Shortly after the World Series-bound Cleveland Indians acquired left-hander reliever Andrew Miller at the nonwaiver trade deadline, I remember doing a double check of a box score that detailed that Miller was sent into the game in the sixth inning.

At the time, anyone would wonder why one of the best game's late-inning relievers would be used so early in the game. And while that was the first and only time in the regular season that Indians manager Terry Francona turned to Miller as early as the sixth inning, it foreshadowed how he has used the lockdown lefty in the postseason. It has changed the way we typically look at using late-inning relievers.

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Orioles fans don't need to be told how much of a difference-maker Miller can be, especially in the postseason. Miller threw 7 1/3 scoreless innings for the Orioles in the 2014 postseason, retiring 22 of the 24 batters he faced. Yes, Miller was a rental, and the price to acquire him from the Boston Red Sox was left-hander Eduardo Rodriguez, who could be mowing down the Orioles for years to come. But if the Orioles didn't go out and get Miller, he likely would have been pitching against them in the postseason, and they might not have gotten as far as they did.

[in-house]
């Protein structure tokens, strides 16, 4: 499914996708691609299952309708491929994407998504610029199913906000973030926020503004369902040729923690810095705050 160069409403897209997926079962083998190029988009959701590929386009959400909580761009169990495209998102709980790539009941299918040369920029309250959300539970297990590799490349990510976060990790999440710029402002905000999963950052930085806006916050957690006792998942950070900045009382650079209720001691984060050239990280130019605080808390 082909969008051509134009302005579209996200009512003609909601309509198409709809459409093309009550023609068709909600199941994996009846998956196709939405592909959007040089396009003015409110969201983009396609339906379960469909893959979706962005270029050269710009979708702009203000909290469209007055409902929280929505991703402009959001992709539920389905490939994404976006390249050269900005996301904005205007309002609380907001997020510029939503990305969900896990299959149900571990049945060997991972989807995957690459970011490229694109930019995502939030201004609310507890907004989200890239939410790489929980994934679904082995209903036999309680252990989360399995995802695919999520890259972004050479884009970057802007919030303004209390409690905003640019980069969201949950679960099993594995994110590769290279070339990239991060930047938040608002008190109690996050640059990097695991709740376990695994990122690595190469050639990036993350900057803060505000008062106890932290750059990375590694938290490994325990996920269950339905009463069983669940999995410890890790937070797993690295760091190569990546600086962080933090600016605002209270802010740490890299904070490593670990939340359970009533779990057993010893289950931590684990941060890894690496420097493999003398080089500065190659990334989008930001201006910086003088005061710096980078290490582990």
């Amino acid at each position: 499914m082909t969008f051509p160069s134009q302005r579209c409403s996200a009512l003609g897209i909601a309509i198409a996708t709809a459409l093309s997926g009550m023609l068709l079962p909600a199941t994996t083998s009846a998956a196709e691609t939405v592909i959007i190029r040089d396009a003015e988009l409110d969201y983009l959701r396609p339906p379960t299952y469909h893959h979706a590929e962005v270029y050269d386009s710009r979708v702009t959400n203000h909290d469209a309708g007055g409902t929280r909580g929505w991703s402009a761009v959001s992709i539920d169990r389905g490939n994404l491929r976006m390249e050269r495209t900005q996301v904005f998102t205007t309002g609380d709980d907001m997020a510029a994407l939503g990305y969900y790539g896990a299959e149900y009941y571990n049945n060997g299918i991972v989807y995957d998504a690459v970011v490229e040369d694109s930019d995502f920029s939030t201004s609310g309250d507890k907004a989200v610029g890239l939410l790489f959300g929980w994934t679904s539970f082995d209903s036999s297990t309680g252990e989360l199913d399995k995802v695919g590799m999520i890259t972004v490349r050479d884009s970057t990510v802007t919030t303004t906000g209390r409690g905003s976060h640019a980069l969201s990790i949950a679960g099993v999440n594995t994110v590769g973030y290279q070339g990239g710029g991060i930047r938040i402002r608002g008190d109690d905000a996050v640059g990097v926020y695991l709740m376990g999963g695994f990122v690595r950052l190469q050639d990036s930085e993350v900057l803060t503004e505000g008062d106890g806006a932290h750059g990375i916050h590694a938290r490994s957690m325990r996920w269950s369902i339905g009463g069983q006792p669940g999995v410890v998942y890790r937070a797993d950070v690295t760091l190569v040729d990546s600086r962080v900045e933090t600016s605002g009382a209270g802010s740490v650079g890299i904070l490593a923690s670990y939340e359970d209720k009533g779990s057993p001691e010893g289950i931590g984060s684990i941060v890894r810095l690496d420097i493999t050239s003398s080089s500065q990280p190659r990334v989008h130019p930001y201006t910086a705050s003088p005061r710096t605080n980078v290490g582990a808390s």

Now, Miller not only has a ticket to his first World Series – he came four wins short of that with the Orioles two years ago – but he also has a shiny new American League Championship Series MVP trophy after 7 2/3 scoreless innings in the Indians' five-game series win. He threw 2 2/3 innings in Wednesday's clincher. Add in four scoreless innings in the American League Division Series and Miller hasn't allowed a run in 20 career postseason innings dating to his first postseason with the Orioles in 2014.

On Wednesday, Miller entered the game with one out in the sixth. He pitched the sixth and seventh in Cleveland's ALDS Game 3 clincher in Boston. He entered in the fifth of Game 1 of that series. And all six of his postseason appearances this offseason have been more than one inning, and four of those outings were two innings or longer.

There has been no player more valuable this postseason than Miller, and that hasn't often been said about a reliever -- even less often said about a nonclosing reliever. It's one thing to be as dominant as he has been this postseason; it's another do so while providing that kind of length to shorten a game.

Miller's time in Baltimore was short, but he was a quick fit inside the Orioles clubhouse, especially because of the way he embraced any role given to him, much like he did when he arrived in Cleveland. Add in that the wipeout slider he throws from a lanky 6-foot-7 frame is almost a can't-hit pitch and what's not to like?

The Orioles knew Miller's postseason performance in 2014 would net him a nice payday in free agency, and they also knew they likely couldn't match what he was bound to make on the open market. Miller eventually signed with the New York Yankees for four years, $36 million. The following offseason, the Orioles would re-sign setup man Darren O'Day to a four-year, $31 million deal, so a year later, they were willing to spend unprecedented money on a nonclosing reliever.

Miller is in a different uniform now, and heading to the World Series.

eencina@baltsun.com
twitter.com/EddieInTheYard

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